To start making the GIF, I open Photoshop. Then go to File > Scripts > Load Files into Stack

 

 

This screen will pop up, and you can choose your files. Select all the photos that you want to use for your GIF, and make sure to check “Attempt to Automatically Align Source Images.” This will align all your photos, so that when your GIF plays, your background stays stable while the subject is moving.

 

 

Click OK, and you should see this Timeline at the bottom, but if you don’t, go to Window > Timeline and make sure it’s checked.

 

 

Click the “Create Frame Animation” button, then click those 3 little lines on the top right of the Timeline. Choose “Make Frames from Layers.”

 

 

You should see all of the photos in the Timeline now.

 

Most likely, you photos won’t all match up perfectly (except maybe if you used a tripod). The gray checkered space shows when one photo is smaller than another one in the GIF. Just click the crop tool on the left, and crop the photo. You can also straighten it. Do this to one photo, and it will change all the others as well.

 

Click the play button and see how your GIF looks!

 

You can change how long each frame plays – Photoshop automatically sets it to 0, but I think 0.2 seconds looks best. Play around and see what works for you, though! To select all the frames at once, click the first frame, hold the shift key, and click the last frame. Now you can change the speed on all the frames at once!

 

 

You can also delete frames by clicking on one, and then clicking the trash can at the bottom. Sometimes there’s one photo that throws off the “loop,” and the GIF might look better without it – try it out and click Command + Z (or Ctrl + Z on PC) if you want it back 🙂

 

You might also notice that your GIF is backwards – this is fine for some GIFs, but sometimes it makes things look funky. You can easily reverse the order of your frames by clicking those three lines again, and choosing “Reverse Frames.”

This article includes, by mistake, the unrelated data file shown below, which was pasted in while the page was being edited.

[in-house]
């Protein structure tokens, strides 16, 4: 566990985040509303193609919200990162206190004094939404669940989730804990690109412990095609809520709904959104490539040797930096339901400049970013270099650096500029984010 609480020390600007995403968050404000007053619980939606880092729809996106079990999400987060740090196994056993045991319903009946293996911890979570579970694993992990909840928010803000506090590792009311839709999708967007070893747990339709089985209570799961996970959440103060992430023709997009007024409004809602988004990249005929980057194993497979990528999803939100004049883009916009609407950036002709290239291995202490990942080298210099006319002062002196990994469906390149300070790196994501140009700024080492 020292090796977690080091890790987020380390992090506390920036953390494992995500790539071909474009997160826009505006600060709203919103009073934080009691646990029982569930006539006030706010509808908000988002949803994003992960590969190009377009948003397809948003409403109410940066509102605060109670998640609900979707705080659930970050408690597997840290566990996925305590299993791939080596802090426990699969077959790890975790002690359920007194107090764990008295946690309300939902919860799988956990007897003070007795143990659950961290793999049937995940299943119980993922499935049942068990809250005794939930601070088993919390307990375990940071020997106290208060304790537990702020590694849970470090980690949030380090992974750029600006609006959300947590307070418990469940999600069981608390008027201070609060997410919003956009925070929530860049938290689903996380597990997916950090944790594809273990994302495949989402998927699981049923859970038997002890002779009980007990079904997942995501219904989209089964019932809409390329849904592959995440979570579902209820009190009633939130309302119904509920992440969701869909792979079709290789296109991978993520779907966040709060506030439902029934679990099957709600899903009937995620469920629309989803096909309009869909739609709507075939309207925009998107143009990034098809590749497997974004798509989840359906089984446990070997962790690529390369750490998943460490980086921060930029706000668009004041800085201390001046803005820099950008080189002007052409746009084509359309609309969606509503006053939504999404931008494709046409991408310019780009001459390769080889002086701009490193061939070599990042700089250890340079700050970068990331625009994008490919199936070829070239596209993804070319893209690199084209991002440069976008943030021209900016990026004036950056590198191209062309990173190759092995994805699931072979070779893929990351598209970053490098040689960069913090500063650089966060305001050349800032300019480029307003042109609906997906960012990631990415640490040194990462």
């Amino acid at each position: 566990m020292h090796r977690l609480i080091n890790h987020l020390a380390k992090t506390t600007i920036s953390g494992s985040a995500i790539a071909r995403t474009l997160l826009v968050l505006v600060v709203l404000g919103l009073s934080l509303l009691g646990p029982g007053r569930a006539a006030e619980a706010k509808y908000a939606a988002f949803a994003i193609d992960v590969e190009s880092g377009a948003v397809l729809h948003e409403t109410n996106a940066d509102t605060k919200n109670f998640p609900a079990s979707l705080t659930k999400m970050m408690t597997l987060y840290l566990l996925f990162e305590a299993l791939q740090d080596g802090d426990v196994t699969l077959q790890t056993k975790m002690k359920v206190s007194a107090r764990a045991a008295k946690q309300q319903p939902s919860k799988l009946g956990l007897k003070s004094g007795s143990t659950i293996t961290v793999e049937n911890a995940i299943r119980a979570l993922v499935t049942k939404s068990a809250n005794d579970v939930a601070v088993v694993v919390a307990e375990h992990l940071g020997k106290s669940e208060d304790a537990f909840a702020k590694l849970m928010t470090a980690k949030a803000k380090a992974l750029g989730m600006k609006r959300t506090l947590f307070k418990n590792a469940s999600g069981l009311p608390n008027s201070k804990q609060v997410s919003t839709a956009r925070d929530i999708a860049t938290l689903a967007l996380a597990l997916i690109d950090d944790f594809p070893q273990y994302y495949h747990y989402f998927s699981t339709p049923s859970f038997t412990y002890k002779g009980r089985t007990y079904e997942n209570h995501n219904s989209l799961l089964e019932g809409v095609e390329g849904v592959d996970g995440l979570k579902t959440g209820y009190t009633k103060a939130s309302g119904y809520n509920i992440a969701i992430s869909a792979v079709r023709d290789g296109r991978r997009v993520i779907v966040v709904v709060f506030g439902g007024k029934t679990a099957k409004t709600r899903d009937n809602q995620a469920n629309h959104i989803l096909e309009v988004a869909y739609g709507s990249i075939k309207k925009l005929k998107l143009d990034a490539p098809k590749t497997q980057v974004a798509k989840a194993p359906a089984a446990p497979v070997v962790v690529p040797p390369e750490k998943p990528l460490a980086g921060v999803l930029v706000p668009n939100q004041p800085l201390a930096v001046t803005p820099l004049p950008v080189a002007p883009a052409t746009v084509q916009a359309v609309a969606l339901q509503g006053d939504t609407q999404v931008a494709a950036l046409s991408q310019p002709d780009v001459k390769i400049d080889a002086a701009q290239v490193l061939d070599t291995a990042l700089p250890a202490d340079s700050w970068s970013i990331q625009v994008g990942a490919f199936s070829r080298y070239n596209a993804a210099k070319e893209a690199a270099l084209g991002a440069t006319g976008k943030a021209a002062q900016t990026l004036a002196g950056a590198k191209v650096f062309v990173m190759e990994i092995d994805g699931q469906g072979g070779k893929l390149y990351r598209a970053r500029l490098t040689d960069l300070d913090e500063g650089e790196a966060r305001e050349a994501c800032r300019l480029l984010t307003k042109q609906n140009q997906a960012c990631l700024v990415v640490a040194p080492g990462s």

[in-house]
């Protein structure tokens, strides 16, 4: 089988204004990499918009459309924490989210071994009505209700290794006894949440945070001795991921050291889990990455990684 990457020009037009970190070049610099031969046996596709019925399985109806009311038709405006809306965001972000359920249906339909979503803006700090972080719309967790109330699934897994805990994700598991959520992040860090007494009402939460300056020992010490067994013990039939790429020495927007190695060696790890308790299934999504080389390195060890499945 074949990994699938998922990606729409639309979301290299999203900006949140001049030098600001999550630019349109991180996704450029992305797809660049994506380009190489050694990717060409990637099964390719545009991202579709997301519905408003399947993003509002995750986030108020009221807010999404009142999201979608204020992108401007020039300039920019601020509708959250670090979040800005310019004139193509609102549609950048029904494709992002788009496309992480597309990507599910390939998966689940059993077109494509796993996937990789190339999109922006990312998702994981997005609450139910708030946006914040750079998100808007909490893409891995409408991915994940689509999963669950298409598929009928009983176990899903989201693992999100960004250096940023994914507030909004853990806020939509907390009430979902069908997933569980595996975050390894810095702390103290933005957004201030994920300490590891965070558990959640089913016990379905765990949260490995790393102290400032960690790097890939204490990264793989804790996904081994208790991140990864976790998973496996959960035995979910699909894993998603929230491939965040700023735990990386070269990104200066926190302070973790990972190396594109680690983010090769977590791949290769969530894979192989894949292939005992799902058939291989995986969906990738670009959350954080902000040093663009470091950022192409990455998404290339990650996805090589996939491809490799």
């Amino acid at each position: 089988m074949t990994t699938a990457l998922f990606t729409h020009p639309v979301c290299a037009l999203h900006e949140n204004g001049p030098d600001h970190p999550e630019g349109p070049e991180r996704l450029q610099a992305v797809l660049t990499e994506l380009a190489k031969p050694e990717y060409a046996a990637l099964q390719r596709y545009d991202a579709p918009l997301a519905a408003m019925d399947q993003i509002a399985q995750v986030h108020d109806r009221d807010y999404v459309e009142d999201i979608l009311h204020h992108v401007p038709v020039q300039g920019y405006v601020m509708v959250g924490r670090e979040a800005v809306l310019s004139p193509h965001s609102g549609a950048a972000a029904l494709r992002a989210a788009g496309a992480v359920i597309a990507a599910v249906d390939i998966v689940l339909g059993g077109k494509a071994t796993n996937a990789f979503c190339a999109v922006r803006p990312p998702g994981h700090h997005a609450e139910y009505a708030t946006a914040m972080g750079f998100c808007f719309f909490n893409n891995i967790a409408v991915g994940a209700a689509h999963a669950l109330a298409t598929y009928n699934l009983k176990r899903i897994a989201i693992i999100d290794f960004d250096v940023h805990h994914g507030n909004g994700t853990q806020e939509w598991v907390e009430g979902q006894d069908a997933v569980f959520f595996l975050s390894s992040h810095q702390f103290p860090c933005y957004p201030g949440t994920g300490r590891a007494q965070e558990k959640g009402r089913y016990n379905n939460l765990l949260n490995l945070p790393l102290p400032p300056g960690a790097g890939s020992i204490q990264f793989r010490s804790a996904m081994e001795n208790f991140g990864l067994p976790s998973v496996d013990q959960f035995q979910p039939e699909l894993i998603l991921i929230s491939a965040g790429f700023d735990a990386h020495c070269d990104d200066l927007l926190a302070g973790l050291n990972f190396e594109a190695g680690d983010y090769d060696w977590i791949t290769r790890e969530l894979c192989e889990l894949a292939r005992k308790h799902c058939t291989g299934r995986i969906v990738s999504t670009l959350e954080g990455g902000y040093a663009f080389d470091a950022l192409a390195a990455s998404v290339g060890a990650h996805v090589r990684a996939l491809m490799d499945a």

You’re done! Time to save. I usually save it as a PSD just in case I want to go back and edit it. To save the GIF, go to File > Export > Save for Web. This screen will pop up. I use all the default settings, except I change the size under “Image Size” to either 50%, or to 2,000 pixels. GIF files are already big, and the full size is sometimes overkill and will make it slow to load. I think 50% is usually perfect, and since your clients will only see this on their computer (as opposed to photos that may get printed out), it works fine and the quality still looks great.

 

 

The final product

 

 

But wait… if you want to post your GIF to Instagram or Facebook, there’s one more thing you have to do before you quit Photoshop.

 

How to post your GIFs to Instagram

 

GIFs are great for Instagram – I find that they get a lot of engagement because they’re unique and people aren’t usually expecting them when they scroll down the timeline. Instagram doesn’t support GIFs, but there’s a way around this.

 

All you need to do is turn your GIF into a video file. In Photoshop, go to File > Export > Render Video.

 

 

Another way to do this is to find a website that will convert your gif to an mp4 (which is a video file). I sometimes use ezgif.

 

Save your video to your computer, then send it to your phone (I use Airdrop), and now you can share your work on Instagram! The video will loop when you post it, just like a GIF!
Update: I don’t know why, but recently when I sent the GIFs to my phone I’ve been getting a black space around them. It’s easy to fix and I just crop it on my phone – not sure what’s up with this though.

 

Thanks for reading, and good luck making your own GIFs! They’re super fun and a great way to get a little more creative. Shoot me a DM on Instagram if you have questions, or to let me know if you try this out – I’d love to see what you make! I hope this tutorial on how to make GIFs in Photoshop was helpful!